Journal of Immunology Research

Journal of Immunology Research / 2016 / Article

Review Article | Open Access

Volume 2016 |Article ID 7346294 | https://doi.org/10.1155/2016/7346294

Moataz Alhaj, "Safety and Efficacy Profile of Commercial Veterinary Vaccines against Rift Valley Fever: A Review Study", Journal of Immunology Research, vol. 2016, Article ID 7346294, 7 pages, 2016. https://doi.org/10.1155/2016/7346294

Safety and Efficacy Profile of Commercial Veterinary Vaccines against Rift Valley Fever: A Review Study

Academic Editor: Leticia Moreno-Fierros
Received03 Mar 2016
Revised13 May 2016
Accepted06 Jun 2016
Published04 Sep 2016

Abstract

Rift Valley Fever (RVF) is an infectious illness with serious clinical manifestations and health consequences in humans as well as a wide range of domestic ruminants. This review provides significant information about the prevention options of RVF along with the safety-efficacy profile of commercial vaccines and some of RVF vaccination strategies. Information presented in this paper was obtained through a systematic investigation of published data about RVF vaccines. Like other viral diseases, the prevention of RVF relies heavily on immunization of susceptible herds with safe and cost-effective vaccine that is able to confer long-term protective immunity. Several strains of RVF vaccines have been developed and are available in commercial production including Formalin-Inactivated vaccine, live attenuated Smithburn vaccine, and the most recent Clone13. Although Formalin-Inactivated vaccine and live attenuated Smithburn vaccine are immunogenic and widely used in prevention programs, they proved to be accompanied by significant concerns. Despite Clone13 vaccine being suggested as safe in pregnant ewes and as highly immunogenic along with its potential for differentiating infected from vaccinated animals (DIVA), a recent study raised concerns about the safety of the vaccine during the first trimester of gestation. Accordingly, RVF vaccines that are currently available in the market to a significant extent do not fulfill the requirements of safety, potency, and DIVA. These adverse effects stressed the need for developing new vaccines with an excellent safety profile to bridge the gap in safety and immunity. Bringing RVF vaccine candidates to local markets besides the absence of validated serological test for DIVA remain the major challenges of RVF control.

1. Introduction

Rift Valley Fever (RVF) is a life-threatening disease of domestic ruminants and humans, included in OIE list as a notifiable and transmissible disease of serious socioeconomic impacts and public health concerns [1]. The causative agent is Rift Valley Fever virus (RVFV) that belongs to the family Bunyavirridae, genus Phlebovirus [2]. It was first reported among livestock in Kenya in 1931; since then it has been reported as occurring in most African countries [3]. The first appearance of RVF virus in new geographical areas outside Africa was reported in Jazan region, southwest Saudi Arabia, in 2000, with 886 confirmed cases involving 124 deaths in humans [4]. The socioeconomic impact of the RVF epidemics has been higher especially to populations that were totally dependent on livestock as source of income. Studies quantifying the socioeconomic impact of RVF outbreaks are lacking.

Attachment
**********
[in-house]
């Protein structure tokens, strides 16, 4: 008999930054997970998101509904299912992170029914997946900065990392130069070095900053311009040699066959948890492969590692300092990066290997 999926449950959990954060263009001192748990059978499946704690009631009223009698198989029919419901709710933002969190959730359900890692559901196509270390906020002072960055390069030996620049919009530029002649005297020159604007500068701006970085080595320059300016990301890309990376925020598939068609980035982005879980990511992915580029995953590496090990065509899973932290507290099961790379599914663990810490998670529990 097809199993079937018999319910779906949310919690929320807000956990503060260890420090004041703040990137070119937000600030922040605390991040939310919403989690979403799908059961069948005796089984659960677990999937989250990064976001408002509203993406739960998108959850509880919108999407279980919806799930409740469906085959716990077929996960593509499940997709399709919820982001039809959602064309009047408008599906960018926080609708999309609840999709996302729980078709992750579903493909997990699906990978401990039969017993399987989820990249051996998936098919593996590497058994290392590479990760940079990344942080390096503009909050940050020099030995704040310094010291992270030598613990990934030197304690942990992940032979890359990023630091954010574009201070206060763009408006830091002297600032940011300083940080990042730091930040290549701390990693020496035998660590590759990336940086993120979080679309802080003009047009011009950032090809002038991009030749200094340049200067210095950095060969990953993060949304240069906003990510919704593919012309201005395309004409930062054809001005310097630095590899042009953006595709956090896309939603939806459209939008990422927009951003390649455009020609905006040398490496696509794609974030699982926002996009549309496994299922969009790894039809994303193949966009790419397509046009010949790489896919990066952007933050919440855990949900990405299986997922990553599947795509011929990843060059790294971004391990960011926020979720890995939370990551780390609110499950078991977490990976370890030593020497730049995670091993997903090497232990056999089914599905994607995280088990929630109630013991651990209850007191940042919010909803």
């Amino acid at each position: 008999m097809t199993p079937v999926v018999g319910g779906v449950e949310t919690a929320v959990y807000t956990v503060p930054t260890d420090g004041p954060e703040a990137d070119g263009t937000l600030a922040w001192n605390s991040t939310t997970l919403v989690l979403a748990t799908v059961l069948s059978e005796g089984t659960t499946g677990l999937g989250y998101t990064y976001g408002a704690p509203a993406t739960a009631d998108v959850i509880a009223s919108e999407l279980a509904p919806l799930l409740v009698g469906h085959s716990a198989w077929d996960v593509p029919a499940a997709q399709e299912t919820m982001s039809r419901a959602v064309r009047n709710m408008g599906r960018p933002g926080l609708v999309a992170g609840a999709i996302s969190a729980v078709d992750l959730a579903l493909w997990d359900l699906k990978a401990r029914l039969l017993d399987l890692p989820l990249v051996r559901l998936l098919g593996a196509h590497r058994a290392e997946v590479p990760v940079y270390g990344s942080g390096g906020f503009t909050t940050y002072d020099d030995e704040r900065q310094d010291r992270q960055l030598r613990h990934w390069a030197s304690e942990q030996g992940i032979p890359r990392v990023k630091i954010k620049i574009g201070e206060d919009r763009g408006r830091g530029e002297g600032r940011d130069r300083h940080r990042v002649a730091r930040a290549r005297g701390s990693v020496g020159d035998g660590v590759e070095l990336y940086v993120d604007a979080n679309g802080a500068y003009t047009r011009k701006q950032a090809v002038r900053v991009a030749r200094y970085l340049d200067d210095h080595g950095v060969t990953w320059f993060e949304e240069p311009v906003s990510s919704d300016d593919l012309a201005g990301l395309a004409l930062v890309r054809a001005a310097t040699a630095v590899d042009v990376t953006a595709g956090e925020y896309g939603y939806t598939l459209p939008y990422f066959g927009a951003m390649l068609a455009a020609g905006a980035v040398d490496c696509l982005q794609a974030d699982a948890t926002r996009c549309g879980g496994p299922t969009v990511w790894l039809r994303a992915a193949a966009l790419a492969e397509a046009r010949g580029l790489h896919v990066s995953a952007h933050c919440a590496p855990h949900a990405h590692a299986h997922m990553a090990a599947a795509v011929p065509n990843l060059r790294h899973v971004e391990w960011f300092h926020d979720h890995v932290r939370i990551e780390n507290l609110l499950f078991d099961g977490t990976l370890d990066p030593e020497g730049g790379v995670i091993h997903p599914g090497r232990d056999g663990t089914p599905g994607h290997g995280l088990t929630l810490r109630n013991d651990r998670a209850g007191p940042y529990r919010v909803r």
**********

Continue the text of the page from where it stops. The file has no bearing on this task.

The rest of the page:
In Kenya, during 2006/2007 outbreak, the total economic losses from livestock mortality and potential milk production were calculated at over US$9.3 million and US$77,000, respectively. The negative impacts not only affect livestock producers, but also extend to various stakeholders in the marketing chain including livestock traders due to unsold animals during quarantine, slaughterhouses casual laborers, and butchers who were affected by imposition of slaughter bans during outbreaks [5].

As there is no specific treatment for RVF, vaccination of susceptible animals in endemic and high risk areas with safe and cost-effective vaccine during nonepidemic periods remains the only effective method to build sufficient immunity that is able to prevent virus amplification in livestock, break the cycle of transmission, and eliminate the main source of human infection [6]. Although several adverse effects have been associated with vaccination including injection site reactions, systemic and allergic reactions, residual pathogenicity, and genetic recombination [7], the numerous advantages and the benefits derived have promoted the use of vaccines rather than chemotherapy. Apart from the fact that vaccination is the only available method to prevent viral infections in the absence of broad spectrum antiviral, they are mostly environmentally friendly and contribute indirectly to preventing drug resistance and pharmaceutical residues in food [8]. Furthermore, they have significant impacts not only on reducing losses or improving health and production, but also on human health through increasing safe food supplies and preventing zoonotic diseases [9].